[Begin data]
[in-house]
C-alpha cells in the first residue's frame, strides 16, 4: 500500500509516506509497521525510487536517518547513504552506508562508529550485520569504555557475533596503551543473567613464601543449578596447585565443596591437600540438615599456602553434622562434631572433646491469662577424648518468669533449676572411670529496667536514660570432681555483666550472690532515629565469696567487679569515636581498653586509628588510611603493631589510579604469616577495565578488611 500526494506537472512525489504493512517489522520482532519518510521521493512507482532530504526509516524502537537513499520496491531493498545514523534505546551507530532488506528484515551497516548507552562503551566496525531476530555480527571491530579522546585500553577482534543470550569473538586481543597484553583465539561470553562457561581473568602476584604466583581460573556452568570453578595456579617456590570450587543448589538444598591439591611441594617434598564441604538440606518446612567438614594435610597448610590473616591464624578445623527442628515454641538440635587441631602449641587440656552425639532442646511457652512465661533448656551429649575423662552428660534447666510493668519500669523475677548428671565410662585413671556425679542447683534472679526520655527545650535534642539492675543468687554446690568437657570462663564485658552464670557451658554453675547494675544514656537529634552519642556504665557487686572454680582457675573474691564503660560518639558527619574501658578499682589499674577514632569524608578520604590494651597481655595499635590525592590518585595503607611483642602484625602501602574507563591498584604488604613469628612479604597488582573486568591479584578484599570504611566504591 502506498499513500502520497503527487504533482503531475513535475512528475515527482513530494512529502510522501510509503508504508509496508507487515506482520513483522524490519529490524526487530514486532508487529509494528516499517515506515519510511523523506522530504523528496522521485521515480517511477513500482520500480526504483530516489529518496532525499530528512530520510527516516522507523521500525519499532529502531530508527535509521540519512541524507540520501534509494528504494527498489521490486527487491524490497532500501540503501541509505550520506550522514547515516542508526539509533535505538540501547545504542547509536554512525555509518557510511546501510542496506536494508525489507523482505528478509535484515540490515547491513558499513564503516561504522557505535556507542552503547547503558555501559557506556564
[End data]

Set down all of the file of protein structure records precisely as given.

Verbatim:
[in-house]
C-alpha cells in the first residue's frame, strides 16, 4: 500500500509516506509497521525510487536517518547513504552506508562508529550485520569504555557475533596503551543473567613464601543449578596447585565443596591437600540438615599456602553434622562434631572433646491469662577424648518468669533449676572411670529496667536514660570432681555483666550472690532515629565469696567487679569515636581498653586509628588510611603493631589510579604469616577495565578488611 500526494506537472512525489504493512517489522520482532519518510521521493512507482532530504526509516524502537537513499520496491531493498545514523534505546551507530532488506528484515551497516548507552562503551566496525531476530555480527571491530579522546585500553577482534543470550569473538586481543597484553583465539561470553562457561581473568602476584604466583581460573556452568570453578595456579617456590570450587543448589538444598591439591611441594617434598564441604538440606518446612567438614594435610597448610590473616591464624578445623527442628515454641538440635587441631602449641587440656552425639532442646511457652512465661533448656551429649575423662552428660534447666510493668519500669523475677548428671565410662585413671556425679542447683534472679526520655527545650535534642539492675543468687554446690568437657570462663564485658552464670557451658554453675547494675544514656537529634552519642556504665557487686572454680582457675573474691564503660560518639558527619574501658578499682589499674577514632569524608578520604590494651597481655595499635590525592590518585595503607611483642602484625602501602574507563591498584604488604613469628612479604597488582573486568591479584578484599570504611566504591 502506498499513500502520497503527487504533482503531475513535475512528475515527482513530494512529502510522501510509503508504508509496508507487515506482520513483522524490519529490524526487530514486532508487529509494528516499517515506515519510511523523506522530504523528496522521485521515480517511477513500482520500480526504483530516489529518496532525499530528512530520510527516516522507523521500525519499532529502531530508527535509521540519512541524507540520501534509494528504494527498489521490486527487491524490497532500501540503501541509505550520506550522514547515516542508526539509533535505538540501547545504542547509536554512525555509518557510511546501510542496506536494508525489507523482505528478509535484515540490515547491513558499513564503516561504522557505535556507542552503547547503558555501559557506556564